Imagine you are running late for work: Traffic was jammed at every intersection you passed, and you absolutely, positively have to be on time today. As you approach the office, you see a metered parallel parking spot on the other side of the road, but an M3 is coming right at you and probably has an eye on your parking spot.
No time to play nice. You stomp on the accelerator, pull your e-brake and cut hard left into the oncoming lane, spinning out into a beautiful J-turn. The spot fits like a $200 Italian deerskin glove, leaving exactly 5 inches of room at the front and back bumpers, and leaving the guy in the M3 dumbstruck that you Steve McQueen’d him out of a parking spot.
OK, so maybe a weekend of stunt driving isn’t going to prepare you to pull those kinds of moves on the road, but it will at least let you play that fantasy out in a real car on a real track. That feeling of overwhelming satisfaction is still the same.
Below are 12 stunt driving schools around the world where you can spend an afternoon, a weekend, or even a few weeks learning precision driving, e-brake turns and 360s. Some of the courses are intended to be instruction for aspiring professionals; others are simply intended to be a really fun weekend of driving.
(Note that our list covers driving schools in Canada, Australia and New Zealand, among other countries. Prices listed will be in the country’s denomination.)
As you can see in the video above, Rick Seaman is the guy who taught Aaron Paul how to drive like a real action start in Need For Speed.
Rick has been teaching actors how to do their own stunts for more than 40 years, and he bills his Super Level I program as “the most extensive three-day stunt training experience in the world today.”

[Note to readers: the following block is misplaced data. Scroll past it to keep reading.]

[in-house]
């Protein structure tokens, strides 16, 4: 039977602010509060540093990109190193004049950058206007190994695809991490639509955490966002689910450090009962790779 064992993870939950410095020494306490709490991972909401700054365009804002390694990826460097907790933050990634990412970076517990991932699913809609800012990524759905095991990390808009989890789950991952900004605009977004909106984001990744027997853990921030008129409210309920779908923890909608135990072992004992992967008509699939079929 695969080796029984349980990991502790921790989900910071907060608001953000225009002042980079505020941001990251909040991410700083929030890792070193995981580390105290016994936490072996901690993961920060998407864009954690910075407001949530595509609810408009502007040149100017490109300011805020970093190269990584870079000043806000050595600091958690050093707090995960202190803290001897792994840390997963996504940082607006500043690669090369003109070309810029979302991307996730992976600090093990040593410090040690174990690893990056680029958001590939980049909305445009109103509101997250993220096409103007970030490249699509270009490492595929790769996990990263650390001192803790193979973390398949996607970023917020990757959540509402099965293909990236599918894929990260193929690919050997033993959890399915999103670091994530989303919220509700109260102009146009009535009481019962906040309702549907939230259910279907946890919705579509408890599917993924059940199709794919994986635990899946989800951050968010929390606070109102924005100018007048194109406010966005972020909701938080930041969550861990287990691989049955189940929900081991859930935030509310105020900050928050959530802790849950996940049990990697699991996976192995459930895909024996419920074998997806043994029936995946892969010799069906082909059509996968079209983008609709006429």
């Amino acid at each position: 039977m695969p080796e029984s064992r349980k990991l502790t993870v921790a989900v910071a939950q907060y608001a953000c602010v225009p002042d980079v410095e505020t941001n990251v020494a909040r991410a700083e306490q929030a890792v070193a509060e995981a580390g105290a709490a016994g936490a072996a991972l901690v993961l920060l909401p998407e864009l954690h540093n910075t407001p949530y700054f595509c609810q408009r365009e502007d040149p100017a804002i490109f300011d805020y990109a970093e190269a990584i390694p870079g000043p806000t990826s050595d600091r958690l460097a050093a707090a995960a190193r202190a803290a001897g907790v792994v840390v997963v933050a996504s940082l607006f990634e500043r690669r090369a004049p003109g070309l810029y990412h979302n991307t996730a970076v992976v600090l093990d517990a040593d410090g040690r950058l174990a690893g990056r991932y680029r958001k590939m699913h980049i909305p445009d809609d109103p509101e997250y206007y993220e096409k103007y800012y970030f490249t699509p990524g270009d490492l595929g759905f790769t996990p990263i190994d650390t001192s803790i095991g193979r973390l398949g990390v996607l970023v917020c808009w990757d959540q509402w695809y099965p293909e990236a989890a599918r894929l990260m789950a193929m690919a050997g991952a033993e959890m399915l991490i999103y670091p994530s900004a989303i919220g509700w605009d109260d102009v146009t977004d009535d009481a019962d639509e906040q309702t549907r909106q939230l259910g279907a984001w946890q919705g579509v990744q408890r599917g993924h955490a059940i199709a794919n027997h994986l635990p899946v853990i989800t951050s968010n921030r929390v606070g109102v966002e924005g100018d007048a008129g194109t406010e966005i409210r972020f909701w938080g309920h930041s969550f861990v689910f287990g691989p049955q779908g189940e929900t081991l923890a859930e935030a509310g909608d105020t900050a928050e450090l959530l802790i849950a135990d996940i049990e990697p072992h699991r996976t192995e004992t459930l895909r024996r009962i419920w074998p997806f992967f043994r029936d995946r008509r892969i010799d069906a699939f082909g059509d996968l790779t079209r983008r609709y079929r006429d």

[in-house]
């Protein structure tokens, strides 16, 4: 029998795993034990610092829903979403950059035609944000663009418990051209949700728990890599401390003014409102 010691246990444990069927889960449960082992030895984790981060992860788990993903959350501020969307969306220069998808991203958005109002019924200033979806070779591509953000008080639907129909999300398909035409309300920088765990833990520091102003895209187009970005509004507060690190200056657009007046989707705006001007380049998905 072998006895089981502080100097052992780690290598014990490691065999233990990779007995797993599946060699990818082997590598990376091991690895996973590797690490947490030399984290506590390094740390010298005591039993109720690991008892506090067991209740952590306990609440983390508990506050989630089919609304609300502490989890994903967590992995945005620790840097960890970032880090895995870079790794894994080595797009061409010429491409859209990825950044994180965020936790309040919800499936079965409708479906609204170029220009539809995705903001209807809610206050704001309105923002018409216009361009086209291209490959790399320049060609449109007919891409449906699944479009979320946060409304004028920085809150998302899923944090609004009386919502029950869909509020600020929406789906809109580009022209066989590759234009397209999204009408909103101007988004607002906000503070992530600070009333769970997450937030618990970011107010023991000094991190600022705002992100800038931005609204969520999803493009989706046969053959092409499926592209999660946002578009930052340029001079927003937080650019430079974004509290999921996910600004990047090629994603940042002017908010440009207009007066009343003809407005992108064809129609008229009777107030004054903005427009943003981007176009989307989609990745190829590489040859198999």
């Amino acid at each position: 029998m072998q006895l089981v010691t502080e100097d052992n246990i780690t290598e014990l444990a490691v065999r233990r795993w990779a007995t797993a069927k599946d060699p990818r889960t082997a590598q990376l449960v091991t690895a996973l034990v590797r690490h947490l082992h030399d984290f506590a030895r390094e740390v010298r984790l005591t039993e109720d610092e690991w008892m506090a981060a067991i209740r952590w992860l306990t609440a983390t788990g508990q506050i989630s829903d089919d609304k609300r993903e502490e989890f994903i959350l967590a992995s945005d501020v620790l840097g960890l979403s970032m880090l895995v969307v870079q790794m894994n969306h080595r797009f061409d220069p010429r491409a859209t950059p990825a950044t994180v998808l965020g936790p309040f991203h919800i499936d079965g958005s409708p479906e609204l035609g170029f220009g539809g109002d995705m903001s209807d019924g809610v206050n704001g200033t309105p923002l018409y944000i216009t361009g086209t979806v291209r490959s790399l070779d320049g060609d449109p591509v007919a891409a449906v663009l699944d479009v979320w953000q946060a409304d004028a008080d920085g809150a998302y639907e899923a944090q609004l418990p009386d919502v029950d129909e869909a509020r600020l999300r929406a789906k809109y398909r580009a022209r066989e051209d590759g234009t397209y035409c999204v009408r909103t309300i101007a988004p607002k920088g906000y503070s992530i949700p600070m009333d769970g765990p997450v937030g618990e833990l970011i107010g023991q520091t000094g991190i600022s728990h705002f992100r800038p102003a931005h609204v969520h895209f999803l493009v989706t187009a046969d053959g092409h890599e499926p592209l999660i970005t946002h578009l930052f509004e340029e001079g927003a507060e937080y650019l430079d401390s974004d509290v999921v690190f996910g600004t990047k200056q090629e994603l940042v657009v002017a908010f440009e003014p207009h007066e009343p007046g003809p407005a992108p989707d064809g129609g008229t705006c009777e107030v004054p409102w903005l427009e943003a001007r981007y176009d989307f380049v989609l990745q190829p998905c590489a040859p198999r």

If you are interested in learning stunt driving yourself, Rick’s school is at the Willow Springs Raceway in Rosamond, California. Tuition starts at $2,875 for the three-day program. He has since also launched a program on the East Coast, which you can find here.
Bobby Ore’s school is intended for military and law enforcement professionals as well as stunt drivers. And his two- and three-day courses are intense.
“It’s only the second day of my stunt-driving school and every bone in my body, every muscle, is screaming in agony,” writes Nika, a regional racecar driver who blogs at RacerChicks.com
Ore’s courses have two levels: The first level is a two-day program ($1650) or a three-day program ($2500) that covers the basics of stunt driving. If you want to go further, the second level is a flat $2000 where you will practice really sweet skills such as drifting through an intersection and creating cinematic chase scenes.
For anyone in the UK or continental Europe, Paul Swift’s Ultimate Stunt Experience throughout England would be more accessible than Southern California. In the video above, Telegraph reporter Iain Gray tries his own hand at stunt driving at Swift’s school.
Swift’s program is noticeably less intensive than other driving schools and is more intended just to be a whole lot of fun. That said, for 249 GBP, you’ll get professional instructions in pulling e-brake turns, 360s and huge drifts.
The ISS’s utility stunt course is an intensive, three-week program that covers all the major skills a professional stunt person needs to know. Included in this is precision driving, but the 150 hours of training also covers wire work and unarmed combat, among many other skills.
This program is primarily intended for anyone who seeks a career as a professional stunt person. The price is $4,000, and the course is held during the summer at the University of Washington’s campus in Seattle.
Drivers East organized the first stunt driving school in the Northeast, in Englishtown, New Jersey. Their two-day course for Level 1 students costs $2,175, and there is a cap of just four students per course. That means you will receive engaging, hands-on instruction while you learn how to drift into a lane change or fish tail like a pro.